In a previous post, we reviewed Step One of Dave Ramsey’s seven-step guide for reducing debt and building wealth in his book, “The Total Money Makeover“. As we will be covering each of these “baby steps,” as Ramsey calls them, in individual postings, let’s look at the next one.
How The Snowball Method Works. Once you establish an emergency savings account (per baby step one in Dave Ramsey’s book), you are ready to come face-to-face with your debt situation by using the snowball method to pay off your debt. In my opinion, this is the hardest of all of the baby steps.
If you are not familiar with the snowball method, it is a financial method in which your debt is paid down by –
- Organizing debts from the lowest balance to the highest monthly expense;
- Allocating that specific amount be paid toward each debt monthly;
- Paying the minimum amount on all the debts, except the debt with the lowest balance;
- Putting the remainder of all your money left over from paying your bills (lights, mortgage, etc.) that you calculated in your budget towards the debt with the lowest balance; and
- Continuing the process after the first debt is paid, then moving all of that money towards paying off the next highest debt. So, now you are paying all your disposable income, plus the old payment, plus debt #2’s normal minimum payment, and then constantly repeating the process by piling old minimums onto
Bottom Line Up Front. Clear as mud, right? The debt snow ball is simple even though it is hard to quantify into words. You pay your smallest debt off with all your disposable income that you have left over from paying all your bills (based on your monthly budget). Then, you move on to the next one with ALL your money. And, then the next….and the next…and the next until it is all gone.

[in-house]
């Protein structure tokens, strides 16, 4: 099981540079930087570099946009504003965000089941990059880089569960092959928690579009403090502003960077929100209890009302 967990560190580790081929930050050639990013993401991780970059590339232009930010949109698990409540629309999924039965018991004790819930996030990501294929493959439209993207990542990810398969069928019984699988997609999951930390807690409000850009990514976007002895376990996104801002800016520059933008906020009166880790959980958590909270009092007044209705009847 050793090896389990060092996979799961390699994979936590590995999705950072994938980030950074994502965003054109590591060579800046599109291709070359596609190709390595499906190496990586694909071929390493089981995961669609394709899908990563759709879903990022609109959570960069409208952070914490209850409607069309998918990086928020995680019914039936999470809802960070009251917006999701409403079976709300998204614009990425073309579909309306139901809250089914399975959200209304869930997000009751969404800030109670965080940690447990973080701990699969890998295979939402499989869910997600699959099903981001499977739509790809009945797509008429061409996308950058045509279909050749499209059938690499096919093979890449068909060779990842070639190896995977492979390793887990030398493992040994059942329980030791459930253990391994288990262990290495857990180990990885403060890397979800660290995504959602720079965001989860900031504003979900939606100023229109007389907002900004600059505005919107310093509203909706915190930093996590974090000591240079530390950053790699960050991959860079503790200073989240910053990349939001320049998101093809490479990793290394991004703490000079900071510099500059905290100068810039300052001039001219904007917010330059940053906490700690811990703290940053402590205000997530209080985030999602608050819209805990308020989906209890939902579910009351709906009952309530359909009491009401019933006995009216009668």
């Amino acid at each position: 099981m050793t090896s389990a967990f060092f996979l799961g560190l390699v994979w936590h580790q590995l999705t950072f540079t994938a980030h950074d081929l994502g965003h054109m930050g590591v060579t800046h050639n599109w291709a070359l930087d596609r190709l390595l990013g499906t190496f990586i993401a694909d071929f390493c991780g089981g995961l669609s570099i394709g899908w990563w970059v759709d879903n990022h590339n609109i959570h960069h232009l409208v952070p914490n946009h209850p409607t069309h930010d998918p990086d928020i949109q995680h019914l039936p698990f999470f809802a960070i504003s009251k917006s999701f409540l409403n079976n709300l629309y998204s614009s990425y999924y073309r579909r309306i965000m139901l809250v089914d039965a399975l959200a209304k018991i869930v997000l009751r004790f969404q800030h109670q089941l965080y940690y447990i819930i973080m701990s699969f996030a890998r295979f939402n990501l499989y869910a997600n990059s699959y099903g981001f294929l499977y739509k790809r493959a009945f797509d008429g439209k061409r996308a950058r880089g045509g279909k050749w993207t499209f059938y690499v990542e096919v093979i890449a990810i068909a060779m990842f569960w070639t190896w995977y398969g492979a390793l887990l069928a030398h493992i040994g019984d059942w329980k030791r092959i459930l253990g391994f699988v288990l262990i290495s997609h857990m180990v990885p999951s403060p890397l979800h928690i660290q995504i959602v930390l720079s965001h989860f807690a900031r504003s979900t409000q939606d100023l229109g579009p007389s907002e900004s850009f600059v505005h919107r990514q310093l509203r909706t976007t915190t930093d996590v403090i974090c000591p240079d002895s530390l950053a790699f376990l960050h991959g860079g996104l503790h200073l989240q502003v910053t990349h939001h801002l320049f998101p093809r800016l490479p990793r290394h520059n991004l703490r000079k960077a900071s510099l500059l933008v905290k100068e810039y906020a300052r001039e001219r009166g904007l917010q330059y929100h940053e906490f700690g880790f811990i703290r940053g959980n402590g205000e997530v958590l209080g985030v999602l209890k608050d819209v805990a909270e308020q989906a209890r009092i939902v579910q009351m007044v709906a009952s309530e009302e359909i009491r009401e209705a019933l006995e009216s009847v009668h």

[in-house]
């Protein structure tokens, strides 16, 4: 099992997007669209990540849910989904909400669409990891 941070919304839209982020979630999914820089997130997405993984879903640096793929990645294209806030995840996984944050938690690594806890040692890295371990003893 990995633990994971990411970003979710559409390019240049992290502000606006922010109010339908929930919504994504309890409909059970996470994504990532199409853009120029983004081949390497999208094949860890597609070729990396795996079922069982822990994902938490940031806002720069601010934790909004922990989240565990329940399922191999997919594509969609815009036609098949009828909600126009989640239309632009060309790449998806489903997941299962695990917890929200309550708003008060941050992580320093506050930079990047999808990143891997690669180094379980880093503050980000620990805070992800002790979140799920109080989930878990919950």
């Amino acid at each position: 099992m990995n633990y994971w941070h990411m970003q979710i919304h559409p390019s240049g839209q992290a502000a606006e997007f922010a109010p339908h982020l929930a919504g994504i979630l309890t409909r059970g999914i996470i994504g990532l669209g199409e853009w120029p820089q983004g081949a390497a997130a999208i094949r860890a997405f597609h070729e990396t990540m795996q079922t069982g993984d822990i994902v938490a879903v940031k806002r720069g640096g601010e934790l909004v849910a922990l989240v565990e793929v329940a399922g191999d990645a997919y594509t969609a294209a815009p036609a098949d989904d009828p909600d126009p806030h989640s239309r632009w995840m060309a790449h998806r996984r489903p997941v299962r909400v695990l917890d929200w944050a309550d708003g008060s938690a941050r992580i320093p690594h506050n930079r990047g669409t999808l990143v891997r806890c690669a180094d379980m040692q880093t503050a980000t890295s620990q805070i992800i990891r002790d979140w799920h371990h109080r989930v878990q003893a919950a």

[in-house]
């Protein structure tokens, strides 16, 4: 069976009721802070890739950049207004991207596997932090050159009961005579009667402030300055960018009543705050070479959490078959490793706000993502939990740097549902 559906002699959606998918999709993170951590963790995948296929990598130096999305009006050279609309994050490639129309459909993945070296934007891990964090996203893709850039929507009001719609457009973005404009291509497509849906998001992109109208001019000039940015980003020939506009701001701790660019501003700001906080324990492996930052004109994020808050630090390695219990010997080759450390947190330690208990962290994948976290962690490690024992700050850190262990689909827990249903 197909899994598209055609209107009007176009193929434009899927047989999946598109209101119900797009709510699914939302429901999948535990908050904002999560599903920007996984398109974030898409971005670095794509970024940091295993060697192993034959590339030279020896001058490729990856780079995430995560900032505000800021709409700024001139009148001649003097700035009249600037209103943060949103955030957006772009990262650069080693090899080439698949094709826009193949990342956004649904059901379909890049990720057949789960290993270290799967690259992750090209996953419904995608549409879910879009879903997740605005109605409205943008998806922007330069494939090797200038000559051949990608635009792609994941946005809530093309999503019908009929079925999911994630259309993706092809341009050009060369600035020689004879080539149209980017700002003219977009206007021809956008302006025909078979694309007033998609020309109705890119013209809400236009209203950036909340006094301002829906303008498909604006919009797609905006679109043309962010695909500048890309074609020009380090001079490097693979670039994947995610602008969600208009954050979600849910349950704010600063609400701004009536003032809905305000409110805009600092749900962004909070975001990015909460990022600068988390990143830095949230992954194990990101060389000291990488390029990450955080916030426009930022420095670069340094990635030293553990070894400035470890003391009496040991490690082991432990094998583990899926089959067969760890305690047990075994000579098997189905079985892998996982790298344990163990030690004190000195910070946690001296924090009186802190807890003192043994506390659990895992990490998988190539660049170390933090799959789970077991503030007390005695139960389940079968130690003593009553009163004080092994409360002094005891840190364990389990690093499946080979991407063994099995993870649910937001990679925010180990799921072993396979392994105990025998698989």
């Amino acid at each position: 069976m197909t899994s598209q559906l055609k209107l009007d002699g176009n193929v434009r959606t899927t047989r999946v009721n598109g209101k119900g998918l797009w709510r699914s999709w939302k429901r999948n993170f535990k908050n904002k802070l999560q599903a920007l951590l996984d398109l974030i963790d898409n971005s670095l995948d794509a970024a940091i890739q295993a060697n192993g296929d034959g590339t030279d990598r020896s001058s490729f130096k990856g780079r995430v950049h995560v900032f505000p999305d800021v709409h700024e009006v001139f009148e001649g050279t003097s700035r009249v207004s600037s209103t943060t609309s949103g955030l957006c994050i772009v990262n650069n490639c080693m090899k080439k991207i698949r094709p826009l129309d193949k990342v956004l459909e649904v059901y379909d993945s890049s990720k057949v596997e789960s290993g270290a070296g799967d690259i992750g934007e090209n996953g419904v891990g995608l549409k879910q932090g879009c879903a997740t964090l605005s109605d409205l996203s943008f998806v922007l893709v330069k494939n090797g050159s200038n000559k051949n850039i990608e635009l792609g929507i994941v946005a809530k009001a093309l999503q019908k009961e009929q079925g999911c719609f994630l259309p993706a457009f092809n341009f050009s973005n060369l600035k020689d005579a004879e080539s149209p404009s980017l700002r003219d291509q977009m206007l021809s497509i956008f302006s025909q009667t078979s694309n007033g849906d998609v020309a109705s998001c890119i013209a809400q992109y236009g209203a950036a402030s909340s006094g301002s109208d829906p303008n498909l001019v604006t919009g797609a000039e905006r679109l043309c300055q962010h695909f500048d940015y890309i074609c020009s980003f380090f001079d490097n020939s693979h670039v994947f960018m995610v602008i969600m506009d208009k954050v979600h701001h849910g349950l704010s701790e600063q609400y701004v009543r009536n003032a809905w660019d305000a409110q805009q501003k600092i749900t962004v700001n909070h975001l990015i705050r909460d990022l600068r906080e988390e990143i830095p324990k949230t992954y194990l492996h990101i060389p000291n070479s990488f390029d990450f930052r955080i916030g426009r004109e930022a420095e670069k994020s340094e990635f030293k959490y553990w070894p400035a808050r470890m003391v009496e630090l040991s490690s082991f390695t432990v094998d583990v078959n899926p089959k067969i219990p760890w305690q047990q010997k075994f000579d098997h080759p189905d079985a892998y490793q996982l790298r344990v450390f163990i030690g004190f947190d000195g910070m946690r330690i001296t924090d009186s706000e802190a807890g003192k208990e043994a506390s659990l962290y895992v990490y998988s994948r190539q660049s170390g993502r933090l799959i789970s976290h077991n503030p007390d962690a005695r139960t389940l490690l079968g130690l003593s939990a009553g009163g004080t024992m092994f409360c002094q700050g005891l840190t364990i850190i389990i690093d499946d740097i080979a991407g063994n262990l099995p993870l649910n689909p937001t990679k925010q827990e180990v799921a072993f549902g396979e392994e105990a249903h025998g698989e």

Why the Snowball Method is Better. The approach that Ramsey suggests is a good way to pay off debt, especially for anyone who does not follow a disciplined approach toward spending or saving. Contrary to Ramsey’s suggested method, most debt specialists will advise you pay down your debt with the highest interest rate, but Dave Ramsey does not recommend this based on emotion. There is a certain amount of satisfaction associated with paying off one of your debts whether it is a Visa card, HELOC, car payment, or some other debt. Ramsey’s debt snowball builds on that enthusiasm. You get fired up, and that keeps you going.
You can become quite frustrated with this method though if the debt with the highest amount of interest is somewhat substantial. By using Ramsey’s method, you can get rid of your debt faster so you can proceed on to the next steps of completing and funding your emergency savings account, investing for retirement, saving for your children’s college, paying off your house payment, and finally realizing the goal of building real wealth. With Ramsey’s book, The Total Money Makeover, you can learn how to get rid of the negative impact that debt can have on your life. Therefore, the snowball method is the best way to eliminate debt so you can learn to save.
A Review of the Basic Steps for Saving, Eliminating Debt, and Building Wealth
Ramsey’s program and book, “The Total Money Makeover“, include the following baby steps to financial freedom…
- Step One: Save $1,000 for an emergency fund
- Step Two: Use the debt snowball method to pay off your debt
- Step Three: Complete the emergency fund
- Step Four: Invest 15% for retirement
- Step Five: Save for your Children’s college
- Step Six: Pay off your mortgage
- Step Seven: Start building wealth
For the next seven days, I will be detailing each one of these baby steps in more details. So, please check back or sign up to get all of the posts in this series in your favorite RSS Reader or by E-Mail.